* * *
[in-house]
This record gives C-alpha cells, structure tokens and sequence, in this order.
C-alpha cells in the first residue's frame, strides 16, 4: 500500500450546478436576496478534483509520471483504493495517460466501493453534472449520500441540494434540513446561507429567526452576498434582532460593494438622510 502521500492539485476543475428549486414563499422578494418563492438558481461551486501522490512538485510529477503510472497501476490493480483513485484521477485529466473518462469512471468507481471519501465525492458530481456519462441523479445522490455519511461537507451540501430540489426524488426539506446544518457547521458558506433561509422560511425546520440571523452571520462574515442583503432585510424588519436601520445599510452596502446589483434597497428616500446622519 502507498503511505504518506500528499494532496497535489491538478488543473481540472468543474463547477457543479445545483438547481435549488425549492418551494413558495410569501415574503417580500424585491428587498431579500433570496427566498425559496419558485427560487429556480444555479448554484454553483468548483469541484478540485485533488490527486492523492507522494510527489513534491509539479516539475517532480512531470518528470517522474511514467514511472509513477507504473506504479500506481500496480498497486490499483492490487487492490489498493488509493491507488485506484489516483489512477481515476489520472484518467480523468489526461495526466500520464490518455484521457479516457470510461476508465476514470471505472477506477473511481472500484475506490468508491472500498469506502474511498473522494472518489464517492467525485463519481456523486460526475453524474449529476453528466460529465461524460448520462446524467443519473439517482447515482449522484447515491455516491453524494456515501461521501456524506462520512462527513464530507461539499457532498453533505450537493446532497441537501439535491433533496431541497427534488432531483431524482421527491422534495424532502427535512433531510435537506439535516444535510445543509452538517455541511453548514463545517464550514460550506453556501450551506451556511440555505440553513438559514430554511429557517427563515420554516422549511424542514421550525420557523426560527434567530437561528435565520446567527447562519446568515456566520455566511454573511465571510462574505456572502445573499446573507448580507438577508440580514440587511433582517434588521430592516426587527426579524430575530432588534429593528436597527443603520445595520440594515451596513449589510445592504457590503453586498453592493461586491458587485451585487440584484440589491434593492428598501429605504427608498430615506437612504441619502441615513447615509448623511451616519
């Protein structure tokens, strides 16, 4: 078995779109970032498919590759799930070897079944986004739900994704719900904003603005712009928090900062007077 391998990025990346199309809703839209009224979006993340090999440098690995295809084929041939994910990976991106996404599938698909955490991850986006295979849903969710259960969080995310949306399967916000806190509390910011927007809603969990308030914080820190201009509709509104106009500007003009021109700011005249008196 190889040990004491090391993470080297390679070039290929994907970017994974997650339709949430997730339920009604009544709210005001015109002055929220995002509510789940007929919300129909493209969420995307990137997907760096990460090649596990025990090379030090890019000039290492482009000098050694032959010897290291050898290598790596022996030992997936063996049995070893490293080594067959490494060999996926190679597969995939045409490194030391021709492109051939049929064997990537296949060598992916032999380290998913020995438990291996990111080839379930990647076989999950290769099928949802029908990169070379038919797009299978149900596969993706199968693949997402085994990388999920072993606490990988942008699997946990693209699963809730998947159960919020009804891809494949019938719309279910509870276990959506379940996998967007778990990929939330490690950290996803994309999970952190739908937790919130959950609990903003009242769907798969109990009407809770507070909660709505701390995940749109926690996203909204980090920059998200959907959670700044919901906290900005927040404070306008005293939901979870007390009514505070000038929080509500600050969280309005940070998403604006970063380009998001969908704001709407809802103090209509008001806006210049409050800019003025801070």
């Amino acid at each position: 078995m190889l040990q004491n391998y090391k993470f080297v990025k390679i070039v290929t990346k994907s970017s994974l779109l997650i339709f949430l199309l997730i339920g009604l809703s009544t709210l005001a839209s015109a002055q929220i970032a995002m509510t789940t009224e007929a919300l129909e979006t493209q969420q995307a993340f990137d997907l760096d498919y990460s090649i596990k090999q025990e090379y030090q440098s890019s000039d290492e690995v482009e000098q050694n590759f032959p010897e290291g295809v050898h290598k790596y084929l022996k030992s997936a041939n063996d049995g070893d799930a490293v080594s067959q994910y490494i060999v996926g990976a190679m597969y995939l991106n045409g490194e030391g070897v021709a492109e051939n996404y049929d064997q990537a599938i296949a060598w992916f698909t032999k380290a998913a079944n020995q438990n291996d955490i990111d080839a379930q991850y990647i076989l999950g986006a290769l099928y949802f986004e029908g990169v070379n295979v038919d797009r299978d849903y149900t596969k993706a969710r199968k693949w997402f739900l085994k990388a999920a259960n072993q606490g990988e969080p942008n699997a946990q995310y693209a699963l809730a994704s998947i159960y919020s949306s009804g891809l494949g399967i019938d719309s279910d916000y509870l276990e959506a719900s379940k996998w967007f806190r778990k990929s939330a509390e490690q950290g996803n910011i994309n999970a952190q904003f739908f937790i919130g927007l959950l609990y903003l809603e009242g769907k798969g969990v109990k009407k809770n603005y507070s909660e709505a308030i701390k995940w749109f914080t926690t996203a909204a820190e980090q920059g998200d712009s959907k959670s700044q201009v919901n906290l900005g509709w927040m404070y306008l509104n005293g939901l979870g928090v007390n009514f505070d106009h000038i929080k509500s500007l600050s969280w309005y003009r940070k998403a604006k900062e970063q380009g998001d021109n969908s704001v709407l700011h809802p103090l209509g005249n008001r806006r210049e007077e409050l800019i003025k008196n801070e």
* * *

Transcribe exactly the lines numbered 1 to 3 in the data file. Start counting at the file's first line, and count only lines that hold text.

[in-house]
This record gives C-alpha cells, structure tokens and sequence, in this order.
C-alpha cells in the first residue's frame, strides 16, 4: 500500500450546478436576496478534483509520471483504493495517460466501493453534472449520500441540494434540513446561507429567526452576498434582532460593494438622510 502521500492539485476543475428549486414563499422578494418563492438558481461551486501522490512538485510529477503510472497501476490493480483513485484521477485529466473518462469512471468507481471519501465525492458530481456519462441523479445522490455519511461537507451540501430540489426524488426539506446544518457547521458558506433561509422560511425546520440571523452571520462574515442583503432585510424588519436601520445599510452596502446589483434597497428616500446622519 502507498503511505504518506500528499494532496497535489491538478488543473481540472468543474463547477457543479445545483438547481435549488425549492418551494413558495410569501415574503417580500424585491428587498431579500433570496427566498425559496419558485427560487429556480444555479448554484454553483468548483469541484478540485485533488490527486492523492507522494510527489513534491509539479516539475517532480512531470518528470517522474511514467514511472509513477507504473506504479500506481500496480498497486490499483492490487487492490489498493488509493491507488485506484489516483489512477481515476489520472484518467480523468489526461495526466500520464490518455484521457479516457470510461476508465476514470471505472477506477473511481472500484475506490468508491472500498469506502474511498473522494472518489464517492467525485463519481456523486460526475453524474449529476453528466460529465461524460448520462446524467443519473439517482447515482449522484447515491455516491453524494456515501461521501456524506462520512462527513464530507461539499457532498453533505450537493446532497441537501439535491433533496431541497427534488432531483431524482421527491422534495424532502427535512433531510435537506439535516444535510445543509452538517455541511453548514463545517464550514460550506453556501450551506451556511440555505440553513438559514430554511429557517427563515420554516422549511424542514421550525420557523426560527434567530437561528435565520446567527447562519446568515456566520455566511454573511465571510462574505456572502445573499446573507448580507438577508440580514440587511433582517434588521430592516426587527426579524430575530432588534429593528436597527443603520445595520440594515451596513449589510445592504457590503453586498453592493461586491458587485451585487440584484440589491434593492428598501429605504427608498430615506437612504441619502441615513447615509448623511451616519